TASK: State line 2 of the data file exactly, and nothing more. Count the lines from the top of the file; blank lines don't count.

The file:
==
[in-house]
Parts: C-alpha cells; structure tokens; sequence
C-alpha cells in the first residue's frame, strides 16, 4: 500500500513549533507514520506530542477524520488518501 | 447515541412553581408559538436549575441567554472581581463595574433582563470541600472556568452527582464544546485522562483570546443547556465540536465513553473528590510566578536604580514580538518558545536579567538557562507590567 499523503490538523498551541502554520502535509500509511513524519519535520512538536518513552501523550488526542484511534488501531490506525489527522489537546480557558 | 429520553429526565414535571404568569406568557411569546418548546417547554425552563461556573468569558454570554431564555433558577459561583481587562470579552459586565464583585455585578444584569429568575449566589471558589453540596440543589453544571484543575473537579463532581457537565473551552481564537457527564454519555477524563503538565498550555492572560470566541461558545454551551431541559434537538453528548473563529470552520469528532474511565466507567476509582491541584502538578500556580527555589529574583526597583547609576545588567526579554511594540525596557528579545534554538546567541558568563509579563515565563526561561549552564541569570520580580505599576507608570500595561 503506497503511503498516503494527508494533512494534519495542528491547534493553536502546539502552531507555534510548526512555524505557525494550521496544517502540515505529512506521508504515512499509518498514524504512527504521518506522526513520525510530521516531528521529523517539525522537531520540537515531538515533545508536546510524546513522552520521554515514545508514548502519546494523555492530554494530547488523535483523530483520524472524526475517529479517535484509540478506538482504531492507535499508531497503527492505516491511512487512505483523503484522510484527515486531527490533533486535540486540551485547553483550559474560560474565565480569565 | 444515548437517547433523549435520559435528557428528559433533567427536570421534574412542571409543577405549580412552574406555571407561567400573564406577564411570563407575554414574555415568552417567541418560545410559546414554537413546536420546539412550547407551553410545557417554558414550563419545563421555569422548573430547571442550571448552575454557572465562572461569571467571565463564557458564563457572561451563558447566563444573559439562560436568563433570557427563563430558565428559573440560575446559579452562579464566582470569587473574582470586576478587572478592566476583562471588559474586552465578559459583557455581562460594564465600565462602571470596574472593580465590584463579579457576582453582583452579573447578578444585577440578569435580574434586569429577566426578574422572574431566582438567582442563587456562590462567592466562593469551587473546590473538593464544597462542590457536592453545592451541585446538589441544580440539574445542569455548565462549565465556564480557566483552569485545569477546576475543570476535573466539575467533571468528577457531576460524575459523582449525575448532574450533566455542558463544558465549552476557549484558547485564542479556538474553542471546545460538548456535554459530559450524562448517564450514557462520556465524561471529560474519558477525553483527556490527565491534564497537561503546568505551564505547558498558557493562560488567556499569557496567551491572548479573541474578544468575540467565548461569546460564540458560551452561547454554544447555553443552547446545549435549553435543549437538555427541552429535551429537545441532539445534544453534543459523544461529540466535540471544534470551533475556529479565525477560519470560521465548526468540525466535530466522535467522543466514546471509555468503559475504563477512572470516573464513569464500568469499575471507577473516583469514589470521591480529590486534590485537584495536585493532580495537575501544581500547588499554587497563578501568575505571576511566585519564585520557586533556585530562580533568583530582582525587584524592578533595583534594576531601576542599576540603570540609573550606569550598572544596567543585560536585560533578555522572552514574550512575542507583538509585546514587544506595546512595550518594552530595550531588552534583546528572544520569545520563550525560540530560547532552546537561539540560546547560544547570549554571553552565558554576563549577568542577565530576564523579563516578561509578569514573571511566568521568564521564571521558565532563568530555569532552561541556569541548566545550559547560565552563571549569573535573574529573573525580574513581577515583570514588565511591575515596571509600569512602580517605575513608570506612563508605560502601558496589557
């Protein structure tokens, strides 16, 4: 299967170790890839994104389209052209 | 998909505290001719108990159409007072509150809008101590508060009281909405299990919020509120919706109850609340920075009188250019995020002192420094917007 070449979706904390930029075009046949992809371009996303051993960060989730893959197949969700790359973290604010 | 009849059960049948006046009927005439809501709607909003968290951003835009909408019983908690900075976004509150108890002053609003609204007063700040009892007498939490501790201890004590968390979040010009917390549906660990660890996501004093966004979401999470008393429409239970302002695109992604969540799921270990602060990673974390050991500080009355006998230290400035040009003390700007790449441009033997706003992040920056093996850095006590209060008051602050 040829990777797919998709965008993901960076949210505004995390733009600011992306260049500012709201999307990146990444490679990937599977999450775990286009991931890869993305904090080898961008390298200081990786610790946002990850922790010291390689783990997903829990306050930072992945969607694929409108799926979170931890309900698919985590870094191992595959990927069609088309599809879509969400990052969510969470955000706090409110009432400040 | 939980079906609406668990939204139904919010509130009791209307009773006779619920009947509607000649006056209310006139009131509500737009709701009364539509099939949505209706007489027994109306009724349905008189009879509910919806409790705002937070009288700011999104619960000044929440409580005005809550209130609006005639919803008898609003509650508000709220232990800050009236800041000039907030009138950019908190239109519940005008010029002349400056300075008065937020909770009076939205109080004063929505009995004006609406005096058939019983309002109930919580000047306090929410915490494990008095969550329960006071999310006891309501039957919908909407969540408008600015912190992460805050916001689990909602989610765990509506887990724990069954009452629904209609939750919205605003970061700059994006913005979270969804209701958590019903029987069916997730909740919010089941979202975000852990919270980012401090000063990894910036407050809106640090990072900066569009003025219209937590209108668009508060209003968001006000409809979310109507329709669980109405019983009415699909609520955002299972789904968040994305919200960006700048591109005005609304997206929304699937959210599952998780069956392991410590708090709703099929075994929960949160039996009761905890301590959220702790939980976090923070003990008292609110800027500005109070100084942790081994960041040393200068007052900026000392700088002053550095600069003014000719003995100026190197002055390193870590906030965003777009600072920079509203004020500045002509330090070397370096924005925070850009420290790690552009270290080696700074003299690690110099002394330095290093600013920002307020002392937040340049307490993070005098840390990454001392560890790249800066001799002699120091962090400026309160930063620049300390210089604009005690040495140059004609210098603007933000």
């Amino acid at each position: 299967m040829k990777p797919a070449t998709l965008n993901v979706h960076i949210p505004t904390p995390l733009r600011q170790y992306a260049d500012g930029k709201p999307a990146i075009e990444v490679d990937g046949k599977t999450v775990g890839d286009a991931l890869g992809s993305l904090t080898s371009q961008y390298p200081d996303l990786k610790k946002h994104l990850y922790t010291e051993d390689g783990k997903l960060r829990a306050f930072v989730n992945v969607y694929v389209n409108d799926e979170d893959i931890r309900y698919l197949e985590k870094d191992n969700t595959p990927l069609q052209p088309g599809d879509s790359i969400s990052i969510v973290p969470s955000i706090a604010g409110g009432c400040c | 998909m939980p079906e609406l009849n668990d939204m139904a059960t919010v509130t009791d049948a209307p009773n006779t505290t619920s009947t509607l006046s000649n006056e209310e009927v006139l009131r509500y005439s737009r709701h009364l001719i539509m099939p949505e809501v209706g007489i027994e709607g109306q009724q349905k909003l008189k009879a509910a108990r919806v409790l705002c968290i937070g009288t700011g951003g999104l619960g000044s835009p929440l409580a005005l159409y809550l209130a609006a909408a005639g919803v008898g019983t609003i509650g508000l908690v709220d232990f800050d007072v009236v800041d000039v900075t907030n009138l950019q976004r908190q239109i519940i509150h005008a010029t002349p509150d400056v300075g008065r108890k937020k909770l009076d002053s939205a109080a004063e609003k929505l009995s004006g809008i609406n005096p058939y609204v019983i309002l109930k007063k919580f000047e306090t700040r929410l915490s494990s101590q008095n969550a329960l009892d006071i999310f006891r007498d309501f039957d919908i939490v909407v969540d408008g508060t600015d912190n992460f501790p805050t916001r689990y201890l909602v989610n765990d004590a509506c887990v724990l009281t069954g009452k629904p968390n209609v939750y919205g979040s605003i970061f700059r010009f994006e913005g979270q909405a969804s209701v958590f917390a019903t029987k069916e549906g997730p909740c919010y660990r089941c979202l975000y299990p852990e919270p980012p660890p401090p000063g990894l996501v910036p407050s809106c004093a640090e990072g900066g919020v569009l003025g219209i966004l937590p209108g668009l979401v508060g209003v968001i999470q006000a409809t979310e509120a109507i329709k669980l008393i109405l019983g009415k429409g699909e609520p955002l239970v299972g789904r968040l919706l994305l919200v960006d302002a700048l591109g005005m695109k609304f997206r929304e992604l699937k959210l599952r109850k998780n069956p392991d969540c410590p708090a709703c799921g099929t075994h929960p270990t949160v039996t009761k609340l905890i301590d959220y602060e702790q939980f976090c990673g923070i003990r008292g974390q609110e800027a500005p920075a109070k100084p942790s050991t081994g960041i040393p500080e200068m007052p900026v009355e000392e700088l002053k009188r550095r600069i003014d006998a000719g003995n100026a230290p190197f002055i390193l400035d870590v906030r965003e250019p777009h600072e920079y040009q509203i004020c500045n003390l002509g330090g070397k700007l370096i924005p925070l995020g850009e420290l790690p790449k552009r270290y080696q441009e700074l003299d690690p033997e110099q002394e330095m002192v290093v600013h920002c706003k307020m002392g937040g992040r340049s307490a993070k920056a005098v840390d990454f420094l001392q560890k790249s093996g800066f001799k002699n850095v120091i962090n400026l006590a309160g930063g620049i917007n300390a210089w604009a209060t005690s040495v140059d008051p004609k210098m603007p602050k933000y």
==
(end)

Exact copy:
Parts: C-alpha cells; structure tokens; sequence